Suspended “Whizzinator’ back Smith headed to CFL

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ST. PAUL, Minn. – After multiple setbacks in the United States, former Vikings running back Onterrio Smith will try to right his football career in Canada.

Suspended from the NFL for violating the league’s substance abuse policy and denied reinstatement until at least October, Smith signed with the Winnipeg Blue Bombers of the Canadian Football League on Friday.

During a teleconference with reporters in Winnipeg, Smith, released by the Vikings last month, said he made mistakes because he was “young and careless.” He acknowledged that he had a problem with marijuana.

“It’s a great opportunity for me,” Smith said via phone from Marina Del Rey, Calif. “I’ve been out of football for over a year now and haven’t taken a hit for over 16 months. So it’s an opportunity for me to come out and really get back into football.”

Smith, 25, was stopped at the Minneapolis-St. Paul International Airport on April 21, 2005, for possessing the “Original Whizzinator,” a device designed to beat drug tests. Last May, he failed or missed an NFL-mandated drug test, and on June 7 he was banned from the league for one year. He subsequently checked in to a three-month rehabilitation center in Massachusetts.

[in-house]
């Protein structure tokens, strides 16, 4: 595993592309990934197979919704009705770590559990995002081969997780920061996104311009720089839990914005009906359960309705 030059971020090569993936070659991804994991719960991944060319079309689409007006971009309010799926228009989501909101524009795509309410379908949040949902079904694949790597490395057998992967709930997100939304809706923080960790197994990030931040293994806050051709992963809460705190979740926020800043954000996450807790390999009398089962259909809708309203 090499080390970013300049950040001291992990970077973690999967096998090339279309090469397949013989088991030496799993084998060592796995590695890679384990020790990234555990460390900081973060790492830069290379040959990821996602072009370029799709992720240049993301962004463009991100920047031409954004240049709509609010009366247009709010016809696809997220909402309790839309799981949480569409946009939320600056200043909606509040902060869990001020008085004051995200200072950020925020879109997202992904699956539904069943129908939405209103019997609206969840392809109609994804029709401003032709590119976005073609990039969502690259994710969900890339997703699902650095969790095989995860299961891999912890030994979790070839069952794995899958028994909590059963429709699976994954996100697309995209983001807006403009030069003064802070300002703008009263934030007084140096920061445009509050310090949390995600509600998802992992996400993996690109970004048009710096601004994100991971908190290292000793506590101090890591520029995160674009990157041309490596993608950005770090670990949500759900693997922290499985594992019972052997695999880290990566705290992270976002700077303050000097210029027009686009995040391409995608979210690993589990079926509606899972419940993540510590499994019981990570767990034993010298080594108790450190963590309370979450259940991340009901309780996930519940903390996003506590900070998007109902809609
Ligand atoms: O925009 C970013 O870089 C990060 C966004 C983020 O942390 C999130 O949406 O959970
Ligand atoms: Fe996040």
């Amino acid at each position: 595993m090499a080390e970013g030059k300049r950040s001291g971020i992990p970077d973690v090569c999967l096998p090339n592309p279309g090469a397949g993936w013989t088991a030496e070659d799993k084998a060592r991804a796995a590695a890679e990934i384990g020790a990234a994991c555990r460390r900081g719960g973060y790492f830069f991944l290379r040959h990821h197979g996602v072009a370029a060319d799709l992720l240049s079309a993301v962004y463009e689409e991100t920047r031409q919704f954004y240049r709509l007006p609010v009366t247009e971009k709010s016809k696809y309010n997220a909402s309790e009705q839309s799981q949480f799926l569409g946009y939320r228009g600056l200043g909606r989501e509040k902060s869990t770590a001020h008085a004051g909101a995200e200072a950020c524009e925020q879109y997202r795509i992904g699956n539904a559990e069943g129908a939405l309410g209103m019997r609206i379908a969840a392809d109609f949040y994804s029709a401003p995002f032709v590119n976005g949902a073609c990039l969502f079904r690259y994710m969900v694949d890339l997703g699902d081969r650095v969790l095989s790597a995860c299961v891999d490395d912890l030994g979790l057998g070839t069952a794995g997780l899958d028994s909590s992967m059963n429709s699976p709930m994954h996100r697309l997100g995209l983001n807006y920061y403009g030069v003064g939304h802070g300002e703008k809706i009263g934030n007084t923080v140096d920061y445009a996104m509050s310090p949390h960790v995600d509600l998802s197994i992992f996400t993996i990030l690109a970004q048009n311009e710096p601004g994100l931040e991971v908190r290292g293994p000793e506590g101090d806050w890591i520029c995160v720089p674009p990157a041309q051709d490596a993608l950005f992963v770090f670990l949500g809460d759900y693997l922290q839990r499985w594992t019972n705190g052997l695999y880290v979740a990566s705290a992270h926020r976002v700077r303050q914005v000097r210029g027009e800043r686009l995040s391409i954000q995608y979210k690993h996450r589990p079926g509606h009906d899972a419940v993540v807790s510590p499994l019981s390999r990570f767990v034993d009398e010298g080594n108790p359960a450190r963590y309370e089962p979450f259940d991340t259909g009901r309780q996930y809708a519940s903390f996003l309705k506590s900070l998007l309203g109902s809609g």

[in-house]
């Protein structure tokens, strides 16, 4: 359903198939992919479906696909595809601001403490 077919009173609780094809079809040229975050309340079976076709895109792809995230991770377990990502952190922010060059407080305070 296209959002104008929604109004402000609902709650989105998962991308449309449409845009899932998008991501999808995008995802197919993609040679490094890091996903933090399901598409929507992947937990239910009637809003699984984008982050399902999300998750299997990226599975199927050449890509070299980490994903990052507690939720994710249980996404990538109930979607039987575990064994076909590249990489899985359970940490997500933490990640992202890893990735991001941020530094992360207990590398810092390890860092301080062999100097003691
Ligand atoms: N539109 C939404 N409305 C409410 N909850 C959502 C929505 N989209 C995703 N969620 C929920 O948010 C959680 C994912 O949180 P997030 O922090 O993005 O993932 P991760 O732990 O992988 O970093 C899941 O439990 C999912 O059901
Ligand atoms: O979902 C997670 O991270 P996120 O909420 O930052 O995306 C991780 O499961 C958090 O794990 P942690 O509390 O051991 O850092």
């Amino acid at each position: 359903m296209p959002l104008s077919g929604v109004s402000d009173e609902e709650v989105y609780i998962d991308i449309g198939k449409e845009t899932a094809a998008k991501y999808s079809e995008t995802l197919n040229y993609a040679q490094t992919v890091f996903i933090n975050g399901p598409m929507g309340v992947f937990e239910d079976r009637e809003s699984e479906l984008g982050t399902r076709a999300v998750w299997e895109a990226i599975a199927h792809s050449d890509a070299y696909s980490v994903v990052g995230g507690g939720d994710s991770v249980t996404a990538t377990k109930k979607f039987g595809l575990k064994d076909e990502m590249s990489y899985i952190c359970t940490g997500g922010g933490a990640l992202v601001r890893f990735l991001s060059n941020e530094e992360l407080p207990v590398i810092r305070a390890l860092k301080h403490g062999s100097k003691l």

Smith has a history of substance use, starting in 1999 when he was dropped by the University of Tennessee football team after testing positive for marijuana. He transferred and finished his college career at the University of Oregon.

Blue Bombers general manager Brendan Taman said he investigated Smith’s past.

“He’s been in rehab seven of the last 12 months with his problem, so he’s trying to do the right thing,” Taman told Winnipeg reporters. “So what we’re doing is we’re just trying to give him a chance to prove to people that he can play and that he can get his life on track. We’re willing to give him that chance.”

Taman said Smith will be subject to the club’s on- and off-the-field policies. In addition, Smith said he would be tested by the NFL four times a month.

Smith said he was unsure why the NFL informed him last month that he would not be reinstated.

“I have no idea,” he said. “I don’t make the calls. They probably think that I’m not ready yet, but whatever reason it may be, I will be ready in October.”

Smith said he will “take a little bit” to get back into shape. But he is confident that he can team with Charles Roberts, who led the CFL last season with 1,624 rushing yards.

“I’ve never been a guy to go in demanding that I start,” Smith said. “I’ve always been the guy that goes in and works toward starting. To get an opportunity to just come and play, I’m excited about that. I’m not looking to come in and step on no toes.”

Smith said his struggles the past few years has made him appreciate his opportunity to play in the NFL.

“I was kind of taking things for granted, and I kind of lost my hunger along the way,” he said. “But I figured out football is what I want to do, and this is my life and I’m going to push at it for however long as I can.”

While he hasn’t played football since the 2004 season, Smith isn’t lacking confidence.

“I produce a talent that’s pretty rare,” he said.



(c) 2006, St. Paul Pioneer Press (St. Paul, Minn.).

Visit the World Wide Web site of the Pioneer Press at http://www.twincities.com/mld/pioneerpress/

Distributed by Knight Ridder/Tribune Information Services.

AP-NY-05-12-06 2214EDT


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